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Tinseltown-famous M.A.S.H. Machine Makes AirVenture Appearance
Restored Bell 47 draws crowds of civilians and veterans alike
By Frederick A. Johnsen
July 26, 2018 - A classic Bell 47 helicopter in the Warbirds area at EAA AirVenture Oshkosh 2018 earned a place in television history when it flew to Malibu Creek and the set of the Korean War TV dramedy M.A.S.H. in 1972. For the next 11 years, weekly viewers watched this Bell open the show in a filmed sequence that ethereally blended lifesaving in the midst of war.
Adrian Grieve owned this helicopter back then, as part of his Pathfinder Helicopters company at Flabob Airport in Riverside, California. By 1981, this Bell was working on a farm in South Dakota as an airborne livestock herder, and later as a sprayer.
For the past 25 years, the helicopter has been operated by John D’Alessandris, a contractor from Reno, Nevada. John did not know the provenance of the helicopter when he bought it. It was a chance meeting with an FAA official, who turned out to be Grieve, that revealed the Tinseltown past of this machine, John said.
John likes to point out where his Bell can be seen in M.A.S.H. It has unusual blue paint on the cockpit controls that eagle-eyed M.A.S.H.-watchers can pick out onscreen, he said. In the opening scene of M.A.S.H. on TV, John’s Bell is the closest to the camera, he said. And in the second scene, his is the second of two helicopters approaching the landing zone. This Bell rounded out its M.A.S.H. career in the final departure scene of the show’s record-setting finale in 1983.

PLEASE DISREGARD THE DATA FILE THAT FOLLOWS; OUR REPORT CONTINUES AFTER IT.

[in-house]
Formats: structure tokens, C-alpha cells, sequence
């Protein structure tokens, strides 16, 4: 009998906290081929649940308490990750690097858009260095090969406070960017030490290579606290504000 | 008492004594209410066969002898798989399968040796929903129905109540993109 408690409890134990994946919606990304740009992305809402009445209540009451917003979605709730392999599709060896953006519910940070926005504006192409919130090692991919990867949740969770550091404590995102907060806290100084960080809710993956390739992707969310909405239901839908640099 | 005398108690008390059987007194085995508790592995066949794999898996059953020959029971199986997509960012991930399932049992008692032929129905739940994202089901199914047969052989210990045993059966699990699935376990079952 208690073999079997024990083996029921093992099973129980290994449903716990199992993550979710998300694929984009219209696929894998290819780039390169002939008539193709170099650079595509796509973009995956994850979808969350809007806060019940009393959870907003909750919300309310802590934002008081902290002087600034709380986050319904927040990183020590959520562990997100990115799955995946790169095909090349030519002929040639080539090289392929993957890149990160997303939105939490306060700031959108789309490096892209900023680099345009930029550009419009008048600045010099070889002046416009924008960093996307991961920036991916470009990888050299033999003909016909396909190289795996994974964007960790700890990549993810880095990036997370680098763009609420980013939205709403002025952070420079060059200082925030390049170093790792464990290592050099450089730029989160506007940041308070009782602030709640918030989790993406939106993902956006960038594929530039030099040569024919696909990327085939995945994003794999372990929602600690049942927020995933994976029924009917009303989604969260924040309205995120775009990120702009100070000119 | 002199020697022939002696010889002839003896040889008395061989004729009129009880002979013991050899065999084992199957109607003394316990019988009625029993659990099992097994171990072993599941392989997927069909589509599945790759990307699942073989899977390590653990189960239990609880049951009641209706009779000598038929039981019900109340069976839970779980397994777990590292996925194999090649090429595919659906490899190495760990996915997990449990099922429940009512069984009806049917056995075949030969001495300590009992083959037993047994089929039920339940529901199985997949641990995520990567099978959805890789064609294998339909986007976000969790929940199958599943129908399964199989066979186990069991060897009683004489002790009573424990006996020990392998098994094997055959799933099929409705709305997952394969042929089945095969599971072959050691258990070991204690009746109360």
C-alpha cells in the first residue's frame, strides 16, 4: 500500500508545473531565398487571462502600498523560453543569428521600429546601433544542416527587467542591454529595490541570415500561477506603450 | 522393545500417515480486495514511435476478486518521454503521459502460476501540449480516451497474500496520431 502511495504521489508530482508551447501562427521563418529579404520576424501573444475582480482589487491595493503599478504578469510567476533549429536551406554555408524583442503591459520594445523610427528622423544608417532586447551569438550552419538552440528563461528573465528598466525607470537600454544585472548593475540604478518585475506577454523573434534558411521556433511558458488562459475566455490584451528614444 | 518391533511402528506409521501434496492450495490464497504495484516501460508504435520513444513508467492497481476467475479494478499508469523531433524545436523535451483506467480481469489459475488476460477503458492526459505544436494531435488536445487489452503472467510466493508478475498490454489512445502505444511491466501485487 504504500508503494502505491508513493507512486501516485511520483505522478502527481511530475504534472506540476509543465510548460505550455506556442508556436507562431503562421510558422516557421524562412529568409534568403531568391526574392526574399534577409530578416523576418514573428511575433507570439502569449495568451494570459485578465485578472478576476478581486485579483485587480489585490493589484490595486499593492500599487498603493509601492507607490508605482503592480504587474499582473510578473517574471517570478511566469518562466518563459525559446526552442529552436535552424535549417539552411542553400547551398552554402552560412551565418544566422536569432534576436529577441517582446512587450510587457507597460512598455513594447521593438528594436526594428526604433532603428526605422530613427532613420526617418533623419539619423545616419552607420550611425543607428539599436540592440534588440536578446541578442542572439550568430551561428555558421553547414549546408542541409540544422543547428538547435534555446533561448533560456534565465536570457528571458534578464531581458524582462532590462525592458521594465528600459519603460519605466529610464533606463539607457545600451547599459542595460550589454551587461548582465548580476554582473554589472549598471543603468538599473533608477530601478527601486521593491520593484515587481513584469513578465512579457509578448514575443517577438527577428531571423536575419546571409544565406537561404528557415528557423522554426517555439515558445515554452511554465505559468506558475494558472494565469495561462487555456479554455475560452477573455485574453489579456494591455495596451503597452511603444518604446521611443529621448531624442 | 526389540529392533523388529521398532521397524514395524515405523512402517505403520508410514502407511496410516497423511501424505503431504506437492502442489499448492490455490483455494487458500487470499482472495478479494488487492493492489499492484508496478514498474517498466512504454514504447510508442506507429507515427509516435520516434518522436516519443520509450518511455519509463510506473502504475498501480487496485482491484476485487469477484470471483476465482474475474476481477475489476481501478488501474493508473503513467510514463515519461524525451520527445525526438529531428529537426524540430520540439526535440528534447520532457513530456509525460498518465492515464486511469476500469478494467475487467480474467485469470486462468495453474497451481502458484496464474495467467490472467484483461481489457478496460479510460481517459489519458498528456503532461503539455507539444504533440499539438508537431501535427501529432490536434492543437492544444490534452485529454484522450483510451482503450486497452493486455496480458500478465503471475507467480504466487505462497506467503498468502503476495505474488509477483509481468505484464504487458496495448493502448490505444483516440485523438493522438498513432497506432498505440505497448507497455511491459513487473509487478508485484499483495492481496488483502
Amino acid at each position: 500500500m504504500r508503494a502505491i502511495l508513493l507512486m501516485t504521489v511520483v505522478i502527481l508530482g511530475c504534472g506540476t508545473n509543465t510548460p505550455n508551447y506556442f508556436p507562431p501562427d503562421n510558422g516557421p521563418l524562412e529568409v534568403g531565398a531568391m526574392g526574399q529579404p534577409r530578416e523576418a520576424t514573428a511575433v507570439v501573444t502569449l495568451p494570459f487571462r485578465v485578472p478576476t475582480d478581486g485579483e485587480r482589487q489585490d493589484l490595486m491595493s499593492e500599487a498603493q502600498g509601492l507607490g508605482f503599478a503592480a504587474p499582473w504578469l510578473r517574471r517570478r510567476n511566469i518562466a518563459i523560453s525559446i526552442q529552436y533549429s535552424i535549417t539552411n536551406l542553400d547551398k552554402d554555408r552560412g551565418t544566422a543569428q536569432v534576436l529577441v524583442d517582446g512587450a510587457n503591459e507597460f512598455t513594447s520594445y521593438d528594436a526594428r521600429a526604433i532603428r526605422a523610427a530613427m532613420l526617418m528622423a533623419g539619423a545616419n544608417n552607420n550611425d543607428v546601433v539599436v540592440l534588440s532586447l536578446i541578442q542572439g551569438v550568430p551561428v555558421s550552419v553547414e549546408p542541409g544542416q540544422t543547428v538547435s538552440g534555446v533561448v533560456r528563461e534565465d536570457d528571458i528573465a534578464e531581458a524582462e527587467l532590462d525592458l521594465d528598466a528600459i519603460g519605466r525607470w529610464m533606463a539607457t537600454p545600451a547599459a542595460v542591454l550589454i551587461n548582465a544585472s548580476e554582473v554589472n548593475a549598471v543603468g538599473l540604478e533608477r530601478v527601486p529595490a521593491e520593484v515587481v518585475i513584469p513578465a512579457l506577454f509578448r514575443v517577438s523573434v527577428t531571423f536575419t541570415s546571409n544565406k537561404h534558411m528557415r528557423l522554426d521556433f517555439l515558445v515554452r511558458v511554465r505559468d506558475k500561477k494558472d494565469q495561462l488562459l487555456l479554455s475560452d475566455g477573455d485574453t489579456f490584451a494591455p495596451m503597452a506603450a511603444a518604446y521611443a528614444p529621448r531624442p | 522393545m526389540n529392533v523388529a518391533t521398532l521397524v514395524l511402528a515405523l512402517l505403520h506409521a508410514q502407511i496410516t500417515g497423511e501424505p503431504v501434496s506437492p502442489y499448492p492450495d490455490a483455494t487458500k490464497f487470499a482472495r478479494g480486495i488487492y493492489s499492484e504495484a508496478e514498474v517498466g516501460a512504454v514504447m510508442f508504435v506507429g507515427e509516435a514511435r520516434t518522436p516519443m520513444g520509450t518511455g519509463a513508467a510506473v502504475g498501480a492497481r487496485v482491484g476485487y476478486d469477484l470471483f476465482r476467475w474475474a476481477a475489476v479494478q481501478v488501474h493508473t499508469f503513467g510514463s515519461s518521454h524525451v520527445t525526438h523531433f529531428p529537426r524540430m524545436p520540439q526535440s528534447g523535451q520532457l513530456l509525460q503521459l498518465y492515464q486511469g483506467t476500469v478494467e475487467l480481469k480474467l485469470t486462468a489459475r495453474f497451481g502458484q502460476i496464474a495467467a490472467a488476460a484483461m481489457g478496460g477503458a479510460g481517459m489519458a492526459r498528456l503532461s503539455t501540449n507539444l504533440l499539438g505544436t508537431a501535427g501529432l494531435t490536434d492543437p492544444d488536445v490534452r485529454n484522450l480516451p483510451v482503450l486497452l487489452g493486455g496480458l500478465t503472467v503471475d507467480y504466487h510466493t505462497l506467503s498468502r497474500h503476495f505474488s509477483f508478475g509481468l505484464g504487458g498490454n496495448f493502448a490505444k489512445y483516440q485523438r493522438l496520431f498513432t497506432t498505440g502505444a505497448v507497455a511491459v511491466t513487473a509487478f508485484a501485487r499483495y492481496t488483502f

John said Grieve recalled that the helicopter had blue seat upholstery back then, so the TV crew quickly improvised an army blanket to cover the civilian fabric for filming.
Still widely recognized more than three decades after its final episode, M.A.S.H. has legions of fans at AirVenture, judging from the helicopter’s steady stream of visitors. They pause, read John’s descriptive signs beside the helicopter, and sometimes get invited to sit in the bubble cockpit.
John wanted to re-create a Korean War-vintage medevac helicopter, so he obtained a pair of litter platforms to attach to the skids. In a museum he found an original Plexiglas-and-aluminum windscreen that was used to protect the litter patient in transit to the hospital. From this he made a pair of reproductions. The result is a stunning look at the rustic but effective origins of medevac.
John’s home field at Reno has a density altitude that can challenge the Franklin engine in his Model 47. So he typically keeps the Bell at a field near Sacramento, California, where lower altitude makes the flying experience fun. “I have a lot of fun taking her to air shows,” he said. “She loves to fly. I love to fly.”
Sometimes, a veteran at a show will approach and tell John, “I rode on a helicopter like that in Korea,” John said. “You can tell the vets … they get a tear in their eye.”
John’s an experienced flier, air racer, and air show attendee. “This is my first Oshkosh,” he said. Looking around the colorful Warbirds campus, he added, “I’m just excited to be part of it.”